Process: Drawing a One Page Comic for Big Planet Comics

Big Planet Comics, for those unfamiliar, is a fantastic group of comic book stores in the Washington, DC area. Jared Smith, owner of the Vienna, VA location, contacted me about drawing a comic for them to use in an ad. I always love to see process posts about how a colorized page made its way from doodles to finality so here goes my attempt.

First, Jared emailed his script which included who the characters were, what was to appear in each panel, and full dialogue.

The concept of the strip is that a guy notices an attractive girl in a comic book store. He imagines them together in different comic book motifs and in the end is embarrassed when she is reading a book that he has never heard of. This meant I got to draw in different styles. Panel 2 is Archie. Panel 3 is Batman-like. Panel 4 is Sgt. Rock. Panel 5 is crime noir.



I began with thumbnailing the story in pencil on cheap, 8.5 x 11 copy paper. I always use this method. It’s completely disposable and I don’t have to worry about “ruining” a sketchbook or having to balance an open sketchbook on my drawing table when it comes time to do final pencils. I did a second set of thumbnails (shown above) before scanning and sending off to Jared for approval.

Approved! I can start penciling on bristol board. I use a 2H pencil because it erases easy and my pencils are usually pretty loose so I don’t need a dark lead. I rule out lines with a T-square and my Ames Lettering Guide to put the lettering on first and then draw the characters in the remaining space. Once the page is penciled, onto the inks.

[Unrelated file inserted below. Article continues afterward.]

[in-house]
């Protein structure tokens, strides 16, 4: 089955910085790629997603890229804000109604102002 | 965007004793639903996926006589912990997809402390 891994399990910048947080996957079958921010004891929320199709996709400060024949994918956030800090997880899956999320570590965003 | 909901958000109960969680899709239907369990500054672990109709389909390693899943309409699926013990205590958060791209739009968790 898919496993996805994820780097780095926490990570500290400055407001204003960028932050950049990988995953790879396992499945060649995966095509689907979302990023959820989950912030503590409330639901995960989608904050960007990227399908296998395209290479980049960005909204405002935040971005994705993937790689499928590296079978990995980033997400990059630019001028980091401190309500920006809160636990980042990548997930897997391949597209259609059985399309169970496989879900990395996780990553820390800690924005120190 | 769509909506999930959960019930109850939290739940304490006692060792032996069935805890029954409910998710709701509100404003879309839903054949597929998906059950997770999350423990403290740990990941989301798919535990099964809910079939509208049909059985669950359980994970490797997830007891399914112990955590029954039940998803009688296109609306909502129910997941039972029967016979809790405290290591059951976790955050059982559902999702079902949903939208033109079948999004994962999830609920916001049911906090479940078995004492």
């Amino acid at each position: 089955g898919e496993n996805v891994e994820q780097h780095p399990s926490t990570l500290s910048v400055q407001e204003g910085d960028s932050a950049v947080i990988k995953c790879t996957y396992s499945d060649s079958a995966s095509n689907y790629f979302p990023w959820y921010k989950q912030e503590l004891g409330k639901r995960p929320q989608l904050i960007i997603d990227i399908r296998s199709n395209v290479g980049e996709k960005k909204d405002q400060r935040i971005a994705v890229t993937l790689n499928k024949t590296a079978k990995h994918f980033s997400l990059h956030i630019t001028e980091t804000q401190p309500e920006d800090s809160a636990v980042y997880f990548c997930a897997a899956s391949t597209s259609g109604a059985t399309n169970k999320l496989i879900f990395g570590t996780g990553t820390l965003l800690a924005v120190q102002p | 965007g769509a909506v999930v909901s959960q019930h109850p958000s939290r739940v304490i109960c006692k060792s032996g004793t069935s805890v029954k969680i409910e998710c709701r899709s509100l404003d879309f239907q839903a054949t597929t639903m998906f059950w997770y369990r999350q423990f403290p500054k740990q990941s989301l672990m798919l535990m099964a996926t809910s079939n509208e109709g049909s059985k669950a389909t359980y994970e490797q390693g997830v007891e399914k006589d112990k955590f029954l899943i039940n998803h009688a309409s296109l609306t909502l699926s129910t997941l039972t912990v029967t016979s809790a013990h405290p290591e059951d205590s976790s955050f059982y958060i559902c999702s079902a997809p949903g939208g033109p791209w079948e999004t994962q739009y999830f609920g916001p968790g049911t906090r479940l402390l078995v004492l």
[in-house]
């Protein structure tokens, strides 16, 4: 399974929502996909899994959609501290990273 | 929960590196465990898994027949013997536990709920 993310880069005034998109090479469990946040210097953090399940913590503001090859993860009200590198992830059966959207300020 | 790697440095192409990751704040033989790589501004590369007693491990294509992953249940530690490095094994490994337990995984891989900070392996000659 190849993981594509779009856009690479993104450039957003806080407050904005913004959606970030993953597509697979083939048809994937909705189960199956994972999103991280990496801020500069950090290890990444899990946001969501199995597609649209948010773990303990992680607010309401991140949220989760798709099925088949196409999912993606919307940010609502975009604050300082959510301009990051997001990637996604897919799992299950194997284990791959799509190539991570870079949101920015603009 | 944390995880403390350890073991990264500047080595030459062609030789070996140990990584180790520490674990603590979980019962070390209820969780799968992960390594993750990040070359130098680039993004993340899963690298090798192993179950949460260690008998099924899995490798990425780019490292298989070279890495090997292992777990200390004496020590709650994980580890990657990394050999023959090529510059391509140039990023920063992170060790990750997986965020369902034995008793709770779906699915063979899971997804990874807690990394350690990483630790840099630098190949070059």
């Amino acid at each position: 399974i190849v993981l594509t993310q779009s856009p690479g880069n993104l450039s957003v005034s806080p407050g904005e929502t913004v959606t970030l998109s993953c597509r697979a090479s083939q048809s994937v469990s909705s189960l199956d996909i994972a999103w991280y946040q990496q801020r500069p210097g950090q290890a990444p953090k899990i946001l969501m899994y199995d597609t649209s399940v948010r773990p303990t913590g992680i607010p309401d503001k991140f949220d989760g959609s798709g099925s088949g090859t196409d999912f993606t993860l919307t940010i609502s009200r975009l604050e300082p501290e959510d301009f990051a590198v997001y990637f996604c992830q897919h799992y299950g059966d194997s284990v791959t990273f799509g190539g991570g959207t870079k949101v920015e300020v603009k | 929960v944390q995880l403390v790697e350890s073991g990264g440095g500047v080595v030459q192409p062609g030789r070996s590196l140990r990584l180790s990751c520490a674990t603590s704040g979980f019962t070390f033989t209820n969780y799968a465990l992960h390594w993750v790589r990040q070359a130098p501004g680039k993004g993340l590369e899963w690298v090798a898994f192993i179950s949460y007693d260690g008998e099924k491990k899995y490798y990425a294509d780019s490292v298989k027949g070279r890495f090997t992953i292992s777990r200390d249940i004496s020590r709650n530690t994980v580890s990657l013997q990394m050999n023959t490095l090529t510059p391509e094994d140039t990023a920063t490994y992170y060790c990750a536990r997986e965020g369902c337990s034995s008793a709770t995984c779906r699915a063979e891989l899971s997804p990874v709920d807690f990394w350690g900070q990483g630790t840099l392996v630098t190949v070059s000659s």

For this strip, I did the panel borders, lettering, and certain aspects of the artwork with 0.7, 0.5, and 0.3 technical pens. I typically used a Windsor-Newton Series 7 brush and india ink to ink my comics, but on my recent work at Rare Words, I’ve been using a brush pen and have enjoyed the quickness it brings to the process. Once inks are done and dried, I erase the pencils.

Notice that changed my mind in panel 3 of how I wanted the composition. In the thumbnails, the superheroes were set back so I brought them closer and positioned them side-by-side to mimic replicate the Archie and Sgt. Rock panels.


Now, we leave my studio and go downstairs to the scanner. Once the page is scanned, I work in Photoshop to add colors. Full disclosure: I hate coloring! I don’t know why, but I do. If I ever do a story that calls for full color and is more than 6 pages, I’m hiring someone!

A few hours later, the page is finished. The last panel is left blank for Big Planet to include an ad there.


Big thanks to Jared for the opportunity. I’m happy to be able to give back to a store that I believe in and has always supported my work through the years. If you find yourself in the Washington, DC area, be sure to look up the closest Big Planet Comics location.

4 Responses to “Process: Drawing a One Page Comic for Big Planet Comics”

  1. how to draw comics

    This constantly amazes me just how blog owners such as your self can find the time as well as the dedication to keep on crafting superb blog posts. Your website is good and one of my personal must read weblogs. I just had to thank you.


Comments are closed.